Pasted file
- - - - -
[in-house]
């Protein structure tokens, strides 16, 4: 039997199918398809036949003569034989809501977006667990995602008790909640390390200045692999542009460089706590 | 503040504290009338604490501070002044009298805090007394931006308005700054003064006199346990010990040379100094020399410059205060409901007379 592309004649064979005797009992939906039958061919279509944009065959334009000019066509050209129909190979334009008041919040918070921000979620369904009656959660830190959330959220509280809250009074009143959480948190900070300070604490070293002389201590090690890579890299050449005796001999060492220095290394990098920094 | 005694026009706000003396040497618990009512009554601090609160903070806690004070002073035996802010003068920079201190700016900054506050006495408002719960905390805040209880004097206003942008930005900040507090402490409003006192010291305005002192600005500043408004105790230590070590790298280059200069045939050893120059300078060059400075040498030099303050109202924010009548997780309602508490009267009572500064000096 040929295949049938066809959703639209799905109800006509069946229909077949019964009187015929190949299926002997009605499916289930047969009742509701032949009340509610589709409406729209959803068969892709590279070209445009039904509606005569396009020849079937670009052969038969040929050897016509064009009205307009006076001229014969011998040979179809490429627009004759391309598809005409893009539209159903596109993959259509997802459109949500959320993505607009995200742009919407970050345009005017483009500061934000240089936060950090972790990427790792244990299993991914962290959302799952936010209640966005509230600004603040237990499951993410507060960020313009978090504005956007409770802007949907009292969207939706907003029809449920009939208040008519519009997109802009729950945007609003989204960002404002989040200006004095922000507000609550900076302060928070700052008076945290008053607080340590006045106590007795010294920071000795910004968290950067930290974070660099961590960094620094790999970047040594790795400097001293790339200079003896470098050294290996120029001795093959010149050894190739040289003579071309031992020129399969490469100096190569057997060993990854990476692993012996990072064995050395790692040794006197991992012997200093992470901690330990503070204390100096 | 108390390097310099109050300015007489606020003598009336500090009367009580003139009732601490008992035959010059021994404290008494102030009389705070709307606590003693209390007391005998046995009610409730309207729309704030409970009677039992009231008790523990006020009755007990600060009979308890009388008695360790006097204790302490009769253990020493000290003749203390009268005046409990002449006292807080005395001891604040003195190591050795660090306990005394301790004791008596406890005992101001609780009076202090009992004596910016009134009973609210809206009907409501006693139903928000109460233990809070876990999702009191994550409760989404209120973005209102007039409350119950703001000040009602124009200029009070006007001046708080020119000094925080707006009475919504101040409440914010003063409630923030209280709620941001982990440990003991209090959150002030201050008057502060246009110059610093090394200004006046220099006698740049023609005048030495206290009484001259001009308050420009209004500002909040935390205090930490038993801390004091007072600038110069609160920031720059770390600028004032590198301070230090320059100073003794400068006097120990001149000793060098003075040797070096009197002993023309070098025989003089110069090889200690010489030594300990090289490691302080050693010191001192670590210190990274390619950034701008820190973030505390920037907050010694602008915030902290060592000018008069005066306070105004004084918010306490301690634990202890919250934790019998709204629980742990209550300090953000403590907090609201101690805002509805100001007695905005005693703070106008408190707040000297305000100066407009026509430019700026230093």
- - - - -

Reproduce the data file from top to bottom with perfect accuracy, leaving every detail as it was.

[in-house]
């Protein structure tokens, strides 16, 4: 039997199918398809036949003569034989809501977006667990995602008790909640390390200045692999542009460089706590 | 503040504290009338604490501070002044009298805090007394931006308005700054003064006199346990010990040379100094020399410059205060409901007379 592309004649064979005797009992939906039958061919279509944009065959334009000019066509050209129909190979334009008041919040918070921000979620369904009656959660830190959330959220509280809250009074009143959480948190900070300070604490070293002389201590090690890579890299050449005796001999060492220095290394990098920094 | 005694026009706000003396040497618990009512009554601090609160903070806690004070002073035996802010003068920079201190700016900054506050006495408002719960905390805040209880004097206003942008930005900040507090402490409003006192010291305005002192600005500043408004105790230590070590790298280059200069045939050893120059300078060059400075040498030099303050109202924010009548997780309602508490009267009572500064000096 040929295949049938066809959703639209799905109800006509069946229909077949019964009187015929190949299926002997009605499916289930047969009742509701032949009340509610589709409406729209959803068969892709590279070209445009039904509606005569396009020849079937670009052969038969040929050897016509064009009205307009006076001229014969011998040979179809490429627009004759391309598809005409893009539209159903596109993959259509997802459109949500959320993505607009995200742009919407970050345009005017483009500061934000240089936060950090972790990427790792244990299993991914962290959302799952936010209640966005509230600004603040237990499951993410507060960020313009978090504005956007409770802007949907009292969207939706907003029809449920009939208040008519519009997109802009729950945007609003989204960002404002989040200006004095922000507000609550900076302060928070700052008076945290008053607080340590006045106590007795010294920071000795910004968290950067930290974070660099961590960094620094790999970047040594790795400097001293790339200079003896470098050294290996120029001795093959010149050894190739040289003579071309031992020129399969490469100096190569057997060993990854990476692993012996990072064995050395790692040794006197991992012997200093992470901690330990503070204390100096 | 108390390097310099109050300015007489606020003598009336500090009367009580003139009732601490008992035959010059021994404290008494102030009389705070709307606590003693209390007391005998046995009610409730309207729309704030409970009677039992009231008790523990006020009755007990600060009979308890009388008695360790006097204790302490009769253990020493000290003749203390009268005046409990002449006292807080005395001891604040003195190591050795660090306990005394301790004791008596406890005992101001609780009076202090009992004596910016009134009973609210809206009907409501006693139903928000109460233990809070876990999702009191994550409760989404209120973005209102007039409350119950703001000040009602124009200029009070006007001046708080020119000094925080707006009475919504101040409440914010003063409630923030209280709620941001982990440990003991209090959150002030201050008057502060246009110059610093090394200004006046220099006698740049023609005048030495206290009484001259001009308050420009209004500002909040935390205090930490038993801390004091007072600038110069609160920031720059770390600028004032590198301070230090320059100073003794400068006097120990001149000793060098003075040797070096009197002993023309070098025989003089110069090889200690010489030594300990090289490691302080050693010191001192670590210190990274390619950034701008820190973030505390920037907050010694602008915030902290060592000018008069005066306070105004004084918010306490301690634990202890919250934790019998709204629980742990209550300090953000403590907090609201101690805002509805100001007695905005005693703070106008408190707040000297305000100066407009026509430019700026230093």